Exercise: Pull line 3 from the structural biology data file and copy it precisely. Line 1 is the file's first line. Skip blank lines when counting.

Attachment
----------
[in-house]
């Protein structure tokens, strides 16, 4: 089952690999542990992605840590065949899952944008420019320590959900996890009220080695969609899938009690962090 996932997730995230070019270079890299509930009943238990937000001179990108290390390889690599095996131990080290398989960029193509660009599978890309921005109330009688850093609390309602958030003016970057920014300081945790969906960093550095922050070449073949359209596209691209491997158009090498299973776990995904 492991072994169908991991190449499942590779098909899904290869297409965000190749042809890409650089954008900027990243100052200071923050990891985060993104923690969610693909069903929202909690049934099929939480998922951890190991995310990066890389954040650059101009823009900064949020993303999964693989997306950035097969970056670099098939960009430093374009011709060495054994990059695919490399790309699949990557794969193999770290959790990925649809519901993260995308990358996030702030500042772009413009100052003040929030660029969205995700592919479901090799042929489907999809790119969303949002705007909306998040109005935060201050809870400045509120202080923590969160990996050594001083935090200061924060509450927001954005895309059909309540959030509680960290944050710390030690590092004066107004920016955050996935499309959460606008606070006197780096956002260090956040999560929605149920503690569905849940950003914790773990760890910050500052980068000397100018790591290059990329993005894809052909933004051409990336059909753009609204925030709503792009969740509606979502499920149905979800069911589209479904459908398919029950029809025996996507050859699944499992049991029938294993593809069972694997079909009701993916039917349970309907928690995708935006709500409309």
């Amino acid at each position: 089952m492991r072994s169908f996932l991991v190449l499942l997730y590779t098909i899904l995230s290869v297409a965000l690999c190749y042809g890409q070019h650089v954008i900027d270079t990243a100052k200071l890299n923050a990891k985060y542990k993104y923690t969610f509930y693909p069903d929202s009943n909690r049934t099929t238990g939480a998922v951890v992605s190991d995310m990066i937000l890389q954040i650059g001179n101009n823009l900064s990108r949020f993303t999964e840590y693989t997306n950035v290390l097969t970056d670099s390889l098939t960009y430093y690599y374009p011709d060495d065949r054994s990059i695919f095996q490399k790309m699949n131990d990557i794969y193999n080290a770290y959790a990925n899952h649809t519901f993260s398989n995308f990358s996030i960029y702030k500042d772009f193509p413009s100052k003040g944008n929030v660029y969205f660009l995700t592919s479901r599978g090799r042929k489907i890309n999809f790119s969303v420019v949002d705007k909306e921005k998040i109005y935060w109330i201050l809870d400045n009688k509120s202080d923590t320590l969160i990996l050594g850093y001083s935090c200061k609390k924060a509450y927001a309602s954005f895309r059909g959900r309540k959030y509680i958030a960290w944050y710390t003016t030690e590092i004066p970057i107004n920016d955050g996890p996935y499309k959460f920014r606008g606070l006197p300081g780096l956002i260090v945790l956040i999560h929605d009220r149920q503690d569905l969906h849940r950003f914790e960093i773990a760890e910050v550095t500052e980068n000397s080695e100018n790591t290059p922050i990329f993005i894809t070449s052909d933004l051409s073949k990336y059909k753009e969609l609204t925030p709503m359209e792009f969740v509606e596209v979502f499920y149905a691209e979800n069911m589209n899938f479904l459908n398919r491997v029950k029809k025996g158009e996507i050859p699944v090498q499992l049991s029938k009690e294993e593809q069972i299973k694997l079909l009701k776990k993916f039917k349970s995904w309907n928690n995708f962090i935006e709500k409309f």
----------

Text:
């Amino acid at each position: 089952m492991r072994s169908f996932l991991v190449l499942l997730y590779t098909i899904l995230s290869v297409a965000l690999c190749y042809g890409q070019h650089v954008i900027d270079t990243a100052k200071l890299n923050a990891k985060y542990k993104y923690t969610f509930y693909p069903d929202s009943n909690r049934t099929t238990g939480a998922v951890v992605s190991d995310m990066i937000l890389q954040i650059g001179n101009n823009l900064s990108r949020f993303t999964e840590y693989t997306n950035v290390l097969t970056d670099s390889l098939t960009y430093y690599y374009p011709d060495d065949r054994s990059i695919f095996q490399k790309m699949n131990d990557i794969y193999n080290a770290y959790a990925n899952h649809t519901f993260s398989n995308f990358s996030i960029y702030k500042d772009f193509p413009s100052k003040g944008n929030v660029y969205f660009l995700t592919s479901r599978g090799r042929k489907i890309n999809f790119s969303v420019v949002d705007k909306e921005k998040i109005y935060w109330i201050l809870d400045n009688k509120s202080d923590t320590l969160i990996l050594g850093y001083s935090c200061k609390k924060a509450y927001a309602s954005f895309r059909g959900r309540k959030y509680i958030a960290w944050y710390t003016t030690e590092i004066p970057i107004n920016d955050g996890p996935y499309k959460f920014r606008g606070l006197p300081g780096l956002i260090v945790l956040i999560h929605d009220r149920q503690d569905l969906h849940r950003f914790e960093i773990a760890e910050v550095t500052e980068n000397s080695e100018n790591t290059p922050i990329f993005i894809t070449s052909d933004l051409s073949k990336y059909k753009e969609l609204t925030p709503m359209e792009f969740v509606e596209v979502f499920y149905a691209e979800n069911m589209n899938f479904l459908n398919r491997v029950k029809k025996g158009e996507i050859p699944v090498q499992l049991s029938k009690e294993e593809q069972i299973k694997l079909l009701k776990k993916f039917k349970s995904w309907n928690n995708f962090i935006e709500k409309f």